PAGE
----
I took his razor from the shower floor, bits of his black hair still caked between the blades. I took his toothbrush from the sink counter and sucked on the bristles, trying to find the taste of him, but there was only the flavor of watery mint toothpaste... I pulled the sheets off the bed with the idea that I could gather up the imprint of him and save it. I thought, I can unfurl the sheets on our old bed at home. I can lie in the creases formed by his body. I can sleep with him again.
Someone has to do it. It's all very well calling for eye of newt, but do you mean Common, Spotted or Great Crested? Which eye, anyway? Will tapioca do just as well? If we substitute egg white will the spell a) work b) fail or c) melt the bottom out of the cauldron? Goodie Whemper's curiosity about such things was huge and insatiable. Nearly insatiable. It was probably satiated in her last flight to test whether a broomstick could survive having its bristles pulled out one by one in mid-air. According to the small black raven she had trained as a flight recorder, the answer was almost certainly no.
An up-close portrait of middle-class Nigeria exploring the boundaries of morals and public decorum. Pitched between humor and despair, with stripped-down, evocative prose, A Bit of Difference bristles with penknife-sharp dialogue, but its truths are more subtle, hiding in the unspoken. Ultimately, A Bit of Difference explores "" with a hint of mischief""the problem of how to look like you have no problems when you have abundant problems""the universal problem of the socially-motivated classes.
The heat is searing and superb. The paddocks surrounding the town are bleached blond. The distant ring-barked gums, mile after mile, wriggle in the heat-waves, and seem to melt like the bristles of a melting hairbrush. The hills turn powder-blue and gauzy. Mirages resembling pools of mica and shallows of crystal water appear at the far ends of streets and roads. Punctually at eleven every burning morning, the cicadas begin to drill the air, to drill themselves also, ceaselessly and relentlessly, to death in one short day after seven long years underground.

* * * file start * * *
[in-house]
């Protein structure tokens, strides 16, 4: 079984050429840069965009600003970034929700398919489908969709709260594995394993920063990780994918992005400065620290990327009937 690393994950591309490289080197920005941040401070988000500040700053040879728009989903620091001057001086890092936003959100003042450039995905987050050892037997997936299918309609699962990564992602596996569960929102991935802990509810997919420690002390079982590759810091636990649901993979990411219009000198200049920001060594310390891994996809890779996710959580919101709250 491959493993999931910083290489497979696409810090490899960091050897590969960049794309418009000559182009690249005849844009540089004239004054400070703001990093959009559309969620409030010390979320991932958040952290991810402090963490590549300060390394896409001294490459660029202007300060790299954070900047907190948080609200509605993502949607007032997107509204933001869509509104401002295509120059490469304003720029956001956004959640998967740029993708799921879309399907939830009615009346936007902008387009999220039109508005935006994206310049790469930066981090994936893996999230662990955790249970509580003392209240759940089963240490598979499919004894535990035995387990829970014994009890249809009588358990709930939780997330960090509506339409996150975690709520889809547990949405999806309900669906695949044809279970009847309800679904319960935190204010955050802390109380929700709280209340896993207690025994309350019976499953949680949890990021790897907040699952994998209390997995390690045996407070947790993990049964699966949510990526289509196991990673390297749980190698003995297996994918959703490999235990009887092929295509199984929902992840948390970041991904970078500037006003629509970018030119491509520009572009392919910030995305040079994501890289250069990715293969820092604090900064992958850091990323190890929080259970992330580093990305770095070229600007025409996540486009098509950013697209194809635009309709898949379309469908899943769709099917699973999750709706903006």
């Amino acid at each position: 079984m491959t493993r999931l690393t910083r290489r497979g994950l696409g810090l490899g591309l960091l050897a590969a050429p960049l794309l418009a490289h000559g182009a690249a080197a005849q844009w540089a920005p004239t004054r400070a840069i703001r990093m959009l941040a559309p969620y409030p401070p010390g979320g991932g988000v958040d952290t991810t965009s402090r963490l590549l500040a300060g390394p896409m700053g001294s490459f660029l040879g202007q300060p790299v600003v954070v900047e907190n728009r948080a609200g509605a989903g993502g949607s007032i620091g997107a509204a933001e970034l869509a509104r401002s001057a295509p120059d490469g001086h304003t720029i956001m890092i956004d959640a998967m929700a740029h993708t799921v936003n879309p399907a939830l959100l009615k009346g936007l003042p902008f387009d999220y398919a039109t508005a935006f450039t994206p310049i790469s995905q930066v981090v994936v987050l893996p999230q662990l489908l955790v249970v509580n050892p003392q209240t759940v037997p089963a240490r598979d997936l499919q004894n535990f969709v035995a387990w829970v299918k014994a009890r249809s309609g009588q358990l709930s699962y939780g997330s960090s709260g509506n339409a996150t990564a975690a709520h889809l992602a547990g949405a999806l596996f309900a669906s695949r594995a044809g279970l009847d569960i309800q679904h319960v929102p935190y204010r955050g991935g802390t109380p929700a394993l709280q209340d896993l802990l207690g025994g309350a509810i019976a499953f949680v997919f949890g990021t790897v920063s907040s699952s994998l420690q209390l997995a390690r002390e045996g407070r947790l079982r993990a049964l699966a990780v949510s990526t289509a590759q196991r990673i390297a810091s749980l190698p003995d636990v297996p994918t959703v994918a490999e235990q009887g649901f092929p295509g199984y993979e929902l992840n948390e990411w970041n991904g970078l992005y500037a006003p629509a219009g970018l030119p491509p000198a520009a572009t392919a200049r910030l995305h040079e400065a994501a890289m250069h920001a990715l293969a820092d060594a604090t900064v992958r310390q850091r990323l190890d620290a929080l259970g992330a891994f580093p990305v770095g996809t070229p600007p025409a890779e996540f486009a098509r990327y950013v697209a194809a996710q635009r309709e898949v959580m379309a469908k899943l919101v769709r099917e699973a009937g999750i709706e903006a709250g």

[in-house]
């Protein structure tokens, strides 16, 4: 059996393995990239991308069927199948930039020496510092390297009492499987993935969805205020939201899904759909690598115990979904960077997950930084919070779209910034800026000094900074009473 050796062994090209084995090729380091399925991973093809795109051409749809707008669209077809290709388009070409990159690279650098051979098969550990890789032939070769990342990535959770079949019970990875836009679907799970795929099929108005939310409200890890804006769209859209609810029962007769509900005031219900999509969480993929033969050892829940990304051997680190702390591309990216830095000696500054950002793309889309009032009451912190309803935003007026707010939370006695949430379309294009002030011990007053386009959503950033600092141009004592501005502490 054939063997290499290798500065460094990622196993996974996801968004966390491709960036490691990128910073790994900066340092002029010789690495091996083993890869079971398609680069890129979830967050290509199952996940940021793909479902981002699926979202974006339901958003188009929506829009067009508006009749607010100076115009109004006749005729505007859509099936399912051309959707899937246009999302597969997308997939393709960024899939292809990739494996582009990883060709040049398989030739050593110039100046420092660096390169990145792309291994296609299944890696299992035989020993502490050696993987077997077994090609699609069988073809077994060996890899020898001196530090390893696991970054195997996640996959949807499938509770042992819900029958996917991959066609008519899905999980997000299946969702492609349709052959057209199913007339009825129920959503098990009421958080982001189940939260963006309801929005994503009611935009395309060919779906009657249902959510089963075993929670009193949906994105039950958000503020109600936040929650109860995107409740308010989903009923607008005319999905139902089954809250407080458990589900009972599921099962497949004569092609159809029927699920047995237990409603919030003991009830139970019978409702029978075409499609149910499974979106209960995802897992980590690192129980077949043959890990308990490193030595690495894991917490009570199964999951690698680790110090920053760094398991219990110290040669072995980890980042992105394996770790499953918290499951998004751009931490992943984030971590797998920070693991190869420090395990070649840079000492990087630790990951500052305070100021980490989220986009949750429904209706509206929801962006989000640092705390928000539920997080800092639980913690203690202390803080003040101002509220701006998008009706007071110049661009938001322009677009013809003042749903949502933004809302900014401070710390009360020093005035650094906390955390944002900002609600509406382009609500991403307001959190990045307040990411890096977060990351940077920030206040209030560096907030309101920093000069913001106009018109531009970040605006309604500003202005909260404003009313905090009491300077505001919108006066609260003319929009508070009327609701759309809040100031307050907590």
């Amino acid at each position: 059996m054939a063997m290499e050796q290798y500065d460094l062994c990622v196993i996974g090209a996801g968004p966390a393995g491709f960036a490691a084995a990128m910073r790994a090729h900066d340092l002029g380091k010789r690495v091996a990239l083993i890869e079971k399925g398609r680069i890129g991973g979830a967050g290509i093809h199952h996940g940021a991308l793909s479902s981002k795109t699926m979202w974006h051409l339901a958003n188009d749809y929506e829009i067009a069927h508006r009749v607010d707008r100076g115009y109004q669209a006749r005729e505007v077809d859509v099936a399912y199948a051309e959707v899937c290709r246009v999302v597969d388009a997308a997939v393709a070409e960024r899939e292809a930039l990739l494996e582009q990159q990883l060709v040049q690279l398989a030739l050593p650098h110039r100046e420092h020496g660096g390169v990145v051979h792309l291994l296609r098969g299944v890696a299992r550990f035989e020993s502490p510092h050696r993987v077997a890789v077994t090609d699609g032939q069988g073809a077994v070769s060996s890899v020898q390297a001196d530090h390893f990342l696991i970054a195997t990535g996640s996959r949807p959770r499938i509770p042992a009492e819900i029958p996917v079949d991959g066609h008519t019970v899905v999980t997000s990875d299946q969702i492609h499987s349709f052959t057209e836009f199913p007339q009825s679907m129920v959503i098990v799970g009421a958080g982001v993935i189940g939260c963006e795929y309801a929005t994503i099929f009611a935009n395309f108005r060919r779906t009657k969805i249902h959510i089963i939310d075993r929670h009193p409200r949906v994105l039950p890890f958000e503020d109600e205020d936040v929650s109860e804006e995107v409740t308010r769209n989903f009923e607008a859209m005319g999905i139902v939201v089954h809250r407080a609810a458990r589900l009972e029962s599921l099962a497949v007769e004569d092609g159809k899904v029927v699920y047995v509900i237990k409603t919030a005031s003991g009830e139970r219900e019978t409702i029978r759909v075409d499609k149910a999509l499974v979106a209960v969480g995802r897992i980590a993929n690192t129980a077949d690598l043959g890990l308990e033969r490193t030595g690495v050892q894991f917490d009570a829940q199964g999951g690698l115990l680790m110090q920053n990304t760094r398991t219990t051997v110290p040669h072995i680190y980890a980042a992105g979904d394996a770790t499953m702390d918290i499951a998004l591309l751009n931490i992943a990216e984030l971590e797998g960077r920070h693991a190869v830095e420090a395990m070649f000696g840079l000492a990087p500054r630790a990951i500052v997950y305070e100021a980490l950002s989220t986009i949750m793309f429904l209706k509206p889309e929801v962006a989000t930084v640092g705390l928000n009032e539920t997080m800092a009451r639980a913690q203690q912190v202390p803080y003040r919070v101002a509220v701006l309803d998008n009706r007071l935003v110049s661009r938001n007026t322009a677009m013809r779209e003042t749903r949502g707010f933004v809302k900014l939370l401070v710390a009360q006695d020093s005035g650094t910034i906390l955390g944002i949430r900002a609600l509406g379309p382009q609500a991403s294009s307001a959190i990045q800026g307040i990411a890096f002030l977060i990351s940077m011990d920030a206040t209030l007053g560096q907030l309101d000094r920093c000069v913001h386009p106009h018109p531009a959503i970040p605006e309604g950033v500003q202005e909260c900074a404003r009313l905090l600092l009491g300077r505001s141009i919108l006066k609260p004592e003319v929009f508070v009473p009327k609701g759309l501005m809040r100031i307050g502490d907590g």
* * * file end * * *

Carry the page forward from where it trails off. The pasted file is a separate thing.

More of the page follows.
In a cage of wire-ribs The size of a man's head, the macaw bristles in a staring Combustion, suffers the stoking devils of his eyes. In the old lady's parlour, where an aspidistra succumbs To the musk of faded velvet, he hangs in clear flames, Like a torturer's iron instrument preparing With dense slow shudderings of greens, yellows, blues, Crimsoning into the barbs: Or like the smouldering head that hung In Killdevil's brass kitchen, in irons, who had been Volcano swearing to vomit the world away in black ash, And would, one day; or a fugitive aristocrat From some thunderous mythological hierarchy, caught By a little boy with a crust and a bent pin, Or snare of horsehair set for a song-thrush, And put in a cage to sing. The old lady who feeds him seeds Has a grand-daughter. The girl calls him 'Poor Polly', pokes fun. 'Jolly Mop.' But lies under every full moon, The spun glass of her body bared and so gleam-still Her brimming eyes do not tremble or spill The dream where the warrior comes, lightning and iron, Smashing and burning and rending towards her loin: Deep into her pillow her silence pleads. All day he stares at his furnace With eyes red-raw, but when she comes they close. 'Polly. Pretty Poll', she cajoles, and rocks him gently. She caresses, whispers kisses. The blue lids stay shut. She strikes the cage in a tantrum and swirls out: Instantly beak, wings, talons crash The bars in conflagration and frenzy, And his shriek shakes the house.